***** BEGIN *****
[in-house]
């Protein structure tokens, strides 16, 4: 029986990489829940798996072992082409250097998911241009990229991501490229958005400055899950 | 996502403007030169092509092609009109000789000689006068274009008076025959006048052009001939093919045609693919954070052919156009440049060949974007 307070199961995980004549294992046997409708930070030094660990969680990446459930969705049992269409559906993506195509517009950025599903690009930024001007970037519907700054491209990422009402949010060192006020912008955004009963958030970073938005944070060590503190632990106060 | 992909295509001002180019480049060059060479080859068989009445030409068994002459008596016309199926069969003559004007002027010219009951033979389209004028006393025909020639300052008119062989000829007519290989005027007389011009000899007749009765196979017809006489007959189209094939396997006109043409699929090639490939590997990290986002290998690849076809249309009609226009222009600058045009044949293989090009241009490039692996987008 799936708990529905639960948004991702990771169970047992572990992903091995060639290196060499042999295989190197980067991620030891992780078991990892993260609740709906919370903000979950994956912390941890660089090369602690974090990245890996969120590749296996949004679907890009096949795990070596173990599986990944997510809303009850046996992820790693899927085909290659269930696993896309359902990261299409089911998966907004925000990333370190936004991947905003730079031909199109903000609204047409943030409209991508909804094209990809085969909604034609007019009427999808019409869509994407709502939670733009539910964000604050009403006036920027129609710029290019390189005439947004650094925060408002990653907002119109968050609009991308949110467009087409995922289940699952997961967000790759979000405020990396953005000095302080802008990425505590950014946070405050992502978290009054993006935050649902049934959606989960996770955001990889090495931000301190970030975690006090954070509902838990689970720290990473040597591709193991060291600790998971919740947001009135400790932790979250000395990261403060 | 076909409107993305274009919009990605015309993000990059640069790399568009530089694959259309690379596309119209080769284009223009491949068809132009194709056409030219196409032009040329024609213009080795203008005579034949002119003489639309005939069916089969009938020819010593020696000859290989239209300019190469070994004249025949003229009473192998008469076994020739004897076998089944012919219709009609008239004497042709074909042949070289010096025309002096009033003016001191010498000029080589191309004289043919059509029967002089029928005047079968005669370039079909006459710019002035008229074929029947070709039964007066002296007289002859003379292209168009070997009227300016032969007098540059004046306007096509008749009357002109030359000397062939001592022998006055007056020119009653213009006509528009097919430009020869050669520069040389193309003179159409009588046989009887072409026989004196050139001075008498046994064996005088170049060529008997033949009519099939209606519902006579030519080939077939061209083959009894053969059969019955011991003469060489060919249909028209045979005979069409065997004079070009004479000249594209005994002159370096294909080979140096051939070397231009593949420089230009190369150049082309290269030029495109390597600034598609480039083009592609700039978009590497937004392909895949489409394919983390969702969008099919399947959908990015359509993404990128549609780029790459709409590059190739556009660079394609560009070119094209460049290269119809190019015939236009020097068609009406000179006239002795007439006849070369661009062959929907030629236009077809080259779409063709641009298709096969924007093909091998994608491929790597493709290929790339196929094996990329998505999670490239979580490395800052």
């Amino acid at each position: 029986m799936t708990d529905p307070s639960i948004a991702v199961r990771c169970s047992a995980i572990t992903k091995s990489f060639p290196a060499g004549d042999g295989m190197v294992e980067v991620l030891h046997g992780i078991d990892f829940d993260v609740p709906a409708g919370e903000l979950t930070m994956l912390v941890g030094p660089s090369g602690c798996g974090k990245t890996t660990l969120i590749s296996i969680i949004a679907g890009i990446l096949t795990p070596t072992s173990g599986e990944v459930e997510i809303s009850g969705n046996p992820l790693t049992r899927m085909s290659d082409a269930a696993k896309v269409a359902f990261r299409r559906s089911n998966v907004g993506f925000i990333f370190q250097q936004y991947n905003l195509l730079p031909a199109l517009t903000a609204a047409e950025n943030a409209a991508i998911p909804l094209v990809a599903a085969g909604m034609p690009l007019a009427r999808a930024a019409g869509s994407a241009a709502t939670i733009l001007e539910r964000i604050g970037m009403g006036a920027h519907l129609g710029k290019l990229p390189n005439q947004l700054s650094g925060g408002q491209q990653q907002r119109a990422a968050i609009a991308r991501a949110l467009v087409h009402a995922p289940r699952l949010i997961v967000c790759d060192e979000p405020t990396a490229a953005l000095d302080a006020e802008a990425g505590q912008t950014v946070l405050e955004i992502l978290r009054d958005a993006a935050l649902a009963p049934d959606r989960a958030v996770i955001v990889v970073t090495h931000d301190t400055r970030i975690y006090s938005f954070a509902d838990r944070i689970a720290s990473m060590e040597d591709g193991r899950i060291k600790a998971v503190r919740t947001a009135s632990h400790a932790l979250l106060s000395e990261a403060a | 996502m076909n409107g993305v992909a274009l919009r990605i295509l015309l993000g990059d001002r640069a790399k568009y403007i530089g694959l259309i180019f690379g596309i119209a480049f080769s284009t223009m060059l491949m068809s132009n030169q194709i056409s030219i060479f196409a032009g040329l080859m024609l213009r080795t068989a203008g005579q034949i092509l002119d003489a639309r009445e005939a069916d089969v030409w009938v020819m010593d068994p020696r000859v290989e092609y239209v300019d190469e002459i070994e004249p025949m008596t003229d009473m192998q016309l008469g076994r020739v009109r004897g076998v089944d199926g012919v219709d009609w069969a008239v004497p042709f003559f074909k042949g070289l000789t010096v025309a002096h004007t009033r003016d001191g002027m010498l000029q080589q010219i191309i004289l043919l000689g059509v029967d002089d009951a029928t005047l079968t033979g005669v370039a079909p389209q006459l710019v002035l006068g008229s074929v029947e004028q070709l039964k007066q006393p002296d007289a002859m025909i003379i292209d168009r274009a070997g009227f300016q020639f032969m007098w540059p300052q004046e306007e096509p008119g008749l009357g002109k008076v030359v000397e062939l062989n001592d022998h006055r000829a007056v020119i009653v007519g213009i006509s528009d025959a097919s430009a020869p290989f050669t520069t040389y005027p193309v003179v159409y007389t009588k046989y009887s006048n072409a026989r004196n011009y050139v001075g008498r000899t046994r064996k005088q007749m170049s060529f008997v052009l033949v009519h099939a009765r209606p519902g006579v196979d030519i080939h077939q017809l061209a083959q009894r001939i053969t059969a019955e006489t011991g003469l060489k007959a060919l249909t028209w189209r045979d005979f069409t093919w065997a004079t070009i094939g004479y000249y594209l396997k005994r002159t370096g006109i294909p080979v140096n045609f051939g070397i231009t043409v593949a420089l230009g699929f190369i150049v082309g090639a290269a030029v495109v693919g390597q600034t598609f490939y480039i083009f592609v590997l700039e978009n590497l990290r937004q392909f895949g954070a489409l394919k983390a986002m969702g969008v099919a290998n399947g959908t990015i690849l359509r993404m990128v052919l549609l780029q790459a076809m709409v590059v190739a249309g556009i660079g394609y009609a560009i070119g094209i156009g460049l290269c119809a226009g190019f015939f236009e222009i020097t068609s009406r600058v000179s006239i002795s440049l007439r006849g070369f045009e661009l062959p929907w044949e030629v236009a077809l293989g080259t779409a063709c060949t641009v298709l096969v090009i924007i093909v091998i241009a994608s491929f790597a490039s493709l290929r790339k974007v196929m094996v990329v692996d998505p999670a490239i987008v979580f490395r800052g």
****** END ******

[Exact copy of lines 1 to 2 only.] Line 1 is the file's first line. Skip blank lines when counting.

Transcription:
[in-house]
């Protein structure tokens, strides 16, 4: 029986990489829940798996072992082409250097998911241009990229991501490229958005400055899950 | 996502403007030169092509092609009109000789000689006068274009008076025959006048052009001939093919045609693919954070052919156009440049060949974007 307070199961995980004549294992046997409708930070030094660990969680990446459930969705049992269409559906993506195509517009950025599903690009930024001007970037519907700054491209990422009402949010060192006020912008955004009963958030970073938005944070060590503190632990106060 | 992909295509001002180019480049060059060479080859068989009445030409068994002459008596016309199926069969003559004007002027010219009951033979389209004028006393025909020639300052008119062989000829007519290989005027007389011009000899007749009765196979017809006489007959189209094939396997006109043409699929090639490939590997990290986002290998690849076809249309009609226009222009600058045009044949293989090009241009490039692996987008 799936708990529905639960948004991702990771169970047992572990992903091995060639290196060499042999295989190197980067991620030891992780078991990892993260609740709906919370903000979950994956912390941890660089090369602690974090990245890996969120590749296996949004679907890009096949795990070596173990599986990944997510809303009850046996992820790693899927085909290659269930696993896309359902990261299409089911998966907004925000990333370190936004991947905003730079031909199109903000609204047409943030409209991508909804094209990809085969909604034609007019009427999808019409869509994407709502939670733009539910964000604050009403006036920027129609710029290019390189005439947004650094925060408002990653907002119109968050609009991308949110467009087409995922289940699952997961967000790759979000405020990396953005000095302080802008990425505590950014946070405050992502978290009054993006935050649902049934959606989960996770955001990889090495931000301190970030975690006090954070509902838990689970720290990473040597591709193991060291600790998971919740947001009135400790932790979250000395990261403060 | 076909409107993305274009919009990605015309993000990059640069790399568009530089694959259309690379596309119209080769284009223009491949068809132009194709056409030219196409032009040329024609213009080795203008005579034949002119003489639309005939069916089969009938020819010593020696000859290989239209300019190469070994004249025949003229009473192998008469076994020739004897076998089944012919219709009609008239004497042709074909042949070289010096025309002096009033003016001191010498000029080589191309004289043919059509029967002089029928005047079968005669370039079909006459710019002035008229074929029947070709039964007066002296007289002859003379292209168009070997009227300016032969007098540059004046306007096509008749009357002109030359000397062939001592022998006055007056020119009653213009006509528009097919430009020869050669520069040389193309003179159409009588046989009887072409026989004196050139001075008498046994064996005088170049060529008997033949009519099939209606519902006579030519080939077939061209083959009894053969059969019955011991003469060489060919249909028209045979005979069409065997004079070009004479000249594209005994002159370096294909080979140096051939070397231009593949420089230009190369150049082309290269030029495109390597600034598609480039083009592609700039978009590497937004392909895949489409394919983390969702969008099919399947959908990015359509993404990128549609780029790459709409590059190739556009660079394609560009070119094209460049290269119809190019015939236009020097068609009406000179006239002795007439006849070369661009062959929907030629236009077809080259779409063709641009298709096969924007093909091998994608491929790597493709290929790339196929094996990329998505999670490239979580490395800052």